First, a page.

QuestionWhat to charge for quality corporate headshots depending on company size?
I am an commercial and corporate portrait photographer. When it comes to pricing, I distinguish between small clients (companies with <20 employees) and big clients (>20 employees).
For big clients i charge my day rate (only full and half days, no hour rate) and charge extra for camera, lights, copyrights, studio, …
Smaller clients usually can not pay for that, so i charge a reduced day rate (and hourly rates) with everything included, about 1/4 of the total big client price.
Last week I did a press portrait of an employee of a smaller company (1/2h studio shooting) for € 150 including everything (session, studio, lights, camera, retouching, copyrights, … ). That's a minimum rate for me, since i want to offer quality portraits and don't want to be confused with a press photographer.
He recommended me to a friend of him working in a big company. Now I'm not sure what to charge. If I'm booked by a big company for a whole day doing, say 10 nice portraits, I would charge > € 4000 in total. So i should charge at least € 400 - € 500 for one portrait, right?
How do I decide, what to tell someone on the phone who wants a portrait. It sounds strange to me, to tell him, small company -> 150, big company -> 500 for the same thing?
If I refuse to work for big companies for less the half a day I lose some good small portraits jobs.
What's your pricing model?
Any suggestions? Thank's a lot!
Why not come up with your prices for 1-1000 (or more) sessions and provide the discount based on the # of portraits the clients needs?
We don't base pricing on how big their company is as that doesn't matter to me. The only thing that matters is how many sessions I have to shoot.
Some large companies have me shoot (1) portrait of their CEO. Some smaller companies have us shoot all of their senior management (8, 10, sometimes 15 people).
We have developed pricing that works for us and that we think is fair.
Washington DC Corporate Headshots
There is a way to standardize pricing by company size but it is not based on size of company but rather on usage. A small company is typically interested in regional usage and a larger company is typically interested in national or even global usage and typically for longer periods of time.
I think that standardizing the prices for your work based on the size of the company is not a good idea. For example, I know a lot of "small" companies that make a lot more money than "big" companies. You could be losing a lot of good potential profit by working under this model.
I would suggest that you stick to a standard rate that you are comfortable with and then deciding what your total fees will be only after meeting the potential client and finding out what their needs are.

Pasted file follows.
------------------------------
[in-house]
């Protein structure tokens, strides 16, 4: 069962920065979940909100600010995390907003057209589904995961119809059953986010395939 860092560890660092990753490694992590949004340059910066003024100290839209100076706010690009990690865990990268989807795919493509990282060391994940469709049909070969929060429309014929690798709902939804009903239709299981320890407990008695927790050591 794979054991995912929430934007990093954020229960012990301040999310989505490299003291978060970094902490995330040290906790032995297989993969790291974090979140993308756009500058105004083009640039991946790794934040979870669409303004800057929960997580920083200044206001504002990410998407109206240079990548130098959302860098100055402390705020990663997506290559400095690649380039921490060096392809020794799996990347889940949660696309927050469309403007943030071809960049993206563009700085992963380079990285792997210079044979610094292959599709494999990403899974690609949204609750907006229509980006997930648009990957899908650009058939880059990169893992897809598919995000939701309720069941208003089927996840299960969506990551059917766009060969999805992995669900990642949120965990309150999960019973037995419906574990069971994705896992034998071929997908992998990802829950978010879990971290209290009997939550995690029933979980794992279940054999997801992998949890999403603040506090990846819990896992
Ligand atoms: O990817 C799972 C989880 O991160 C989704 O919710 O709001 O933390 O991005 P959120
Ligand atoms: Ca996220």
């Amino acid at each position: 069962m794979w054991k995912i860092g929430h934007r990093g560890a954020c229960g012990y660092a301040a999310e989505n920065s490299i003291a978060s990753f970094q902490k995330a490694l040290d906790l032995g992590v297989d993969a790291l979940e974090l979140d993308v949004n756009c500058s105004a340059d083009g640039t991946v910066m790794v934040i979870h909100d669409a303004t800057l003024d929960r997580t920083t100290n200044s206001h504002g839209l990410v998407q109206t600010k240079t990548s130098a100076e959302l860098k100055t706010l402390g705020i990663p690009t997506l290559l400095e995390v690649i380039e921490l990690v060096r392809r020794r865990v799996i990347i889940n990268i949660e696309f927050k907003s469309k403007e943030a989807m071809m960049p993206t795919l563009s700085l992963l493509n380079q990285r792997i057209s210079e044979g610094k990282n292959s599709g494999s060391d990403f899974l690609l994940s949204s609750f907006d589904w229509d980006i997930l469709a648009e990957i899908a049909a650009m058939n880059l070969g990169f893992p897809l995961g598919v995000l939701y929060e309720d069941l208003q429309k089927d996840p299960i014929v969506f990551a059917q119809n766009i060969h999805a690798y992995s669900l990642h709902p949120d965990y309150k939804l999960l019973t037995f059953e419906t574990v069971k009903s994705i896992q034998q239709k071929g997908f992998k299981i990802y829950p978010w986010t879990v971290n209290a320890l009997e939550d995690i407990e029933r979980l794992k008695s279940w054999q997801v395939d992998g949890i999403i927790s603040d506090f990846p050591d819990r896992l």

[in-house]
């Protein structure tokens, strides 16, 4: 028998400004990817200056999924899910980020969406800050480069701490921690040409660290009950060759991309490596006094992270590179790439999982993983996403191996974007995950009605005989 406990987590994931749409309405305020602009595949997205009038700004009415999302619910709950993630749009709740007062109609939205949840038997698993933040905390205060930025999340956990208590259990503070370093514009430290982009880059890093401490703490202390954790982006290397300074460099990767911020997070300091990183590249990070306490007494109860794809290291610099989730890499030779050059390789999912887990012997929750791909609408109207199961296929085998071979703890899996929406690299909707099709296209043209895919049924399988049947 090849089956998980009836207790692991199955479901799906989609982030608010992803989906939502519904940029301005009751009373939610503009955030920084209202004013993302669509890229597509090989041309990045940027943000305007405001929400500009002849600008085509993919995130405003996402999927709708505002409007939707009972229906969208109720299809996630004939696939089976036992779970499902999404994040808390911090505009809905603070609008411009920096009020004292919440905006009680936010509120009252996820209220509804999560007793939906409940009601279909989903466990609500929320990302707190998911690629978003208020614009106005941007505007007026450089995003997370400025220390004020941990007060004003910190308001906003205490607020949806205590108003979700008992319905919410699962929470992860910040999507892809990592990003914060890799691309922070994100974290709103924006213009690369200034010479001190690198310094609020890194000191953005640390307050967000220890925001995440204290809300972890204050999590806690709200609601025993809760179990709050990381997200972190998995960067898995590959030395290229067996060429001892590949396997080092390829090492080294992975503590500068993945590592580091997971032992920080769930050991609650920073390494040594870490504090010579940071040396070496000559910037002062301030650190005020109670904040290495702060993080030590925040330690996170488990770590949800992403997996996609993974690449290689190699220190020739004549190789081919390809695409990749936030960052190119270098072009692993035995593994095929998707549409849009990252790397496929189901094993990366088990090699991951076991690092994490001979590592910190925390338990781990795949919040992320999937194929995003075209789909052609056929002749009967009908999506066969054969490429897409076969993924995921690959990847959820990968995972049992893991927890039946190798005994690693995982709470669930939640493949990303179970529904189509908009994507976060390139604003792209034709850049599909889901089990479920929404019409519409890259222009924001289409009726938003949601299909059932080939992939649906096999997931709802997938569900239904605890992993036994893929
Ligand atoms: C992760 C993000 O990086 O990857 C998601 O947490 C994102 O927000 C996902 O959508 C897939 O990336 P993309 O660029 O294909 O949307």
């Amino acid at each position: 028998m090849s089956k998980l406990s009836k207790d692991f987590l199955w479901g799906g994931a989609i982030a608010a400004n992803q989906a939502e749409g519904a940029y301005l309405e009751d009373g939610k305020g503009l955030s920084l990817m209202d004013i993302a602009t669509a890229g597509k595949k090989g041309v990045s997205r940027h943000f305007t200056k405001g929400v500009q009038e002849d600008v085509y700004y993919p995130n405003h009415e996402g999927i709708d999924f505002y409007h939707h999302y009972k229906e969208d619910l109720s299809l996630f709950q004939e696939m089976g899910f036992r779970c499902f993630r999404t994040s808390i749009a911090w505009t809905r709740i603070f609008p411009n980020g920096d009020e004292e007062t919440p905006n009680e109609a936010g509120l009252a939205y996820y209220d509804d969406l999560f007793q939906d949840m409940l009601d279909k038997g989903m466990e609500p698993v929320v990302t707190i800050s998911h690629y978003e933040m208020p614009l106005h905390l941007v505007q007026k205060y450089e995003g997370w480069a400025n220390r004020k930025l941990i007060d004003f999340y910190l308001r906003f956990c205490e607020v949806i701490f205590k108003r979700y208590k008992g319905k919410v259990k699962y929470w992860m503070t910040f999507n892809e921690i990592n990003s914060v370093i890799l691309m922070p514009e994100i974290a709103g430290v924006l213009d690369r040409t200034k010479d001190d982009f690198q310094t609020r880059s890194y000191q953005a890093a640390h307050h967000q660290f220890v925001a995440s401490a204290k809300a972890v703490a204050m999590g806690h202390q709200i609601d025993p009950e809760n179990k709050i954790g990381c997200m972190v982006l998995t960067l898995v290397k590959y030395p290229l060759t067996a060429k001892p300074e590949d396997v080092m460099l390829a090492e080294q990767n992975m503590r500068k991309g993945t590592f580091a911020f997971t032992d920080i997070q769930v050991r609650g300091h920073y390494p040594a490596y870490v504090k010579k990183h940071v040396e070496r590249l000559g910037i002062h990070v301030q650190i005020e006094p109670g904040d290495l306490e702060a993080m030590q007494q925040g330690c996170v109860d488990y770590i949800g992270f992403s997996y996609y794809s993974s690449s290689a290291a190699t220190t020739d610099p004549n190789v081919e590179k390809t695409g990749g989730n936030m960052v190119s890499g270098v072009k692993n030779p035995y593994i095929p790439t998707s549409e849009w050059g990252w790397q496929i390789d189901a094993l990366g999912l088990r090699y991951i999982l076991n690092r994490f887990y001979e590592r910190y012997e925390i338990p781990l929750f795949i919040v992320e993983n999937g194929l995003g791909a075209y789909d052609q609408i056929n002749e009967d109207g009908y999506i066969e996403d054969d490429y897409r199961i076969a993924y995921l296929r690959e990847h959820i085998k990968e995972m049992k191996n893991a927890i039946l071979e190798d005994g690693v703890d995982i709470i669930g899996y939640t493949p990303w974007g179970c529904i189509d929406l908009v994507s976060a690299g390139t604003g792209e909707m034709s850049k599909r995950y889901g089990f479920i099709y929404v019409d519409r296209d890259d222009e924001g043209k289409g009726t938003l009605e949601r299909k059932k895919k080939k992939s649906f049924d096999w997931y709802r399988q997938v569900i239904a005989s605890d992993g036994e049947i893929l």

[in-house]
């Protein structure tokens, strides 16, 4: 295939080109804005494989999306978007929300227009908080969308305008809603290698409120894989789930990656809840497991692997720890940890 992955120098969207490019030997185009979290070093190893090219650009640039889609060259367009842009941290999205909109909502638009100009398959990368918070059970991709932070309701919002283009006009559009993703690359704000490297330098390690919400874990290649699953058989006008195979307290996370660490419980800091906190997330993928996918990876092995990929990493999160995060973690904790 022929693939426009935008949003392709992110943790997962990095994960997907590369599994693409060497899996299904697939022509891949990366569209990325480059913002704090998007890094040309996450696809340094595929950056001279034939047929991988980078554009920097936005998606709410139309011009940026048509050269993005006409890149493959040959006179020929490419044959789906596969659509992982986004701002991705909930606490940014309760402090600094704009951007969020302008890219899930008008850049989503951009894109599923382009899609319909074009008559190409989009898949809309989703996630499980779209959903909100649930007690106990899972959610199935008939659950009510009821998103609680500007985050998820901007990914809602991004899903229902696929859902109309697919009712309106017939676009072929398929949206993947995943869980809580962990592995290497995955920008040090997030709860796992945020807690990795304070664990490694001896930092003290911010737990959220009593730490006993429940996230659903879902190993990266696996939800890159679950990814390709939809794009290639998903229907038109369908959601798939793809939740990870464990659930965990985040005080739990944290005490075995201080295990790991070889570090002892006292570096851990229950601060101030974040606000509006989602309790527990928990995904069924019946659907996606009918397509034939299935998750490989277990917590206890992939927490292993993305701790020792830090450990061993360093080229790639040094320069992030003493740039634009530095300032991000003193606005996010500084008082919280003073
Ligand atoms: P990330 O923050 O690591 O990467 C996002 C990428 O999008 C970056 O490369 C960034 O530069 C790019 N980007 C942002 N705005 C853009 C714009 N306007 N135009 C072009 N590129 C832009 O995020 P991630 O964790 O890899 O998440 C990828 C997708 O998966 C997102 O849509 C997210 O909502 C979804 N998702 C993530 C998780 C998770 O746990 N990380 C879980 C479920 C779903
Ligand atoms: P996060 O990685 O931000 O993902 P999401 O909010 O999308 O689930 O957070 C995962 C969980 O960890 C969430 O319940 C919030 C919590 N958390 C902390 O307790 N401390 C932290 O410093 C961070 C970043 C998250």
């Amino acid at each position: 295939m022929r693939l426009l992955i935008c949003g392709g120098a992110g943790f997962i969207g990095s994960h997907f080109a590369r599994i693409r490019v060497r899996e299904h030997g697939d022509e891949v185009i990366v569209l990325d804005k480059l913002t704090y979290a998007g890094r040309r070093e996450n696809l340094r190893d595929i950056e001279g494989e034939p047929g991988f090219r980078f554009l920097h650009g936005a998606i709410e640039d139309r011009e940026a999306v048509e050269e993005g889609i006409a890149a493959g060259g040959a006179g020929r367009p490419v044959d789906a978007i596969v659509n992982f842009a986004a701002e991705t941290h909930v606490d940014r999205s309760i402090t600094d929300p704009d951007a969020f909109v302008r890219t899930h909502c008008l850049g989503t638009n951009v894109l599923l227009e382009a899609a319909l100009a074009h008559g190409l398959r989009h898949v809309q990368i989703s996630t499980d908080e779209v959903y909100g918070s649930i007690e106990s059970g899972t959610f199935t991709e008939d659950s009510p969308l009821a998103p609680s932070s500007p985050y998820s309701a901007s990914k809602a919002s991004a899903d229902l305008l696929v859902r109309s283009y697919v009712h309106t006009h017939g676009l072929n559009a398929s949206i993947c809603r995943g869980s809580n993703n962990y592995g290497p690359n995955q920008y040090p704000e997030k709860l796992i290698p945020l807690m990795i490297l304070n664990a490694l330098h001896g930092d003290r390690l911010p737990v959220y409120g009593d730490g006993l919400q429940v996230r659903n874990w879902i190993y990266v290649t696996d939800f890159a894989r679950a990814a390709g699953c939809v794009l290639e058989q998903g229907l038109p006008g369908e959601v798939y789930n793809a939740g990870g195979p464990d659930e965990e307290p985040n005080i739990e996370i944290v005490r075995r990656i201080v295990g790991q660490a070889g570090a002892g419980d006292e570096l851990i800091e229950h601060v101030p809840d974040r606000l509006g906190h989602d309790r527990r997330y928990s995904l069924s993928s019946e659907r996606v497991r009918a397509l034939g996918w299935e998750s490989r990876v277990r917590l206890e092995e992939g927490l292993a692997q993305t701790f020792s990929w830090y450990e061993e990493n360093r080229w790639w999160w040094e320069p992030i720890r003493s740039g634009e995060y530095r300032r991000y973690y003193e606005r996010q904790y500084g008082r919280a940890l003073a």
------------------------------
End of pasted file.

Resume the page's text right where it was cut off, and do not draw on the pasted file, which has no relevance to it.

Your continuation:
This model gives you: 1) A better idea of what the client wants 2) The client has the ability to see what value they are getting from using you 3) Gives you the flexibility on the total amount to charge and gives you an opportunity to give special discounts if needed 4) You can decide if the job is actually worth your time
Offering two prices from the get go is going to get you into trouble in my honest opinion.
It is really a mistake to charge customers with such differential prices!
I do a lot of on location portraits with studio lights and backgrounds and have a minimum rate (350-400$) and
I shoot 1-2-3 people for this price. For each extra, I ask for 70$.
But when it comes to more than 6-7, I convert into day rate ( 1000-1250$).
I think that gives me the flexibility prices for all size of companies
Those are medium/high prices here in Israel.
I think the problem is you are trying to operate in two different markets as the same business.
So I guess the way out from where you are now would be call the first guy and straight up ask him what price point did he recommend you on, then when you talk to the second guy, you can explain what you work for and you owed the guy one so did his for a huge discount... (insert your reason here) ?
Long term to avoid this again I would say if you want to do the lower stuff and why not money is money, I would look at maybe a sister business so you can separat your highend $4000 work from the $150 jobs.
An eg: My old man used to run a large jewelry business that dealt in imports, exports, wholesale and a retail store.
Now the trick was he had items in his store branded differently (and sold as exclusive) than the same stock he sold to others and was for sale in other shops in the same street(as not to directly compete with them)! When the wholesale stock gets to the end of the run, he would sell it out at a hugely reduced rate to cheeper discount stores. He knew this would destroy a) his stocks brand or the brand he sold to other retailers so it was sold on at a different brand again.
So in the end three different customer price points for the same product and every one is happy and no one is the wiser.
For the cost of a set of business cards and a website (cheeper stuff could have a cheep site) you get a call for cheep work "oh I am sorry sir, I can't help you but can highly recommend _____ they do really good work and would be a better fit with your budget"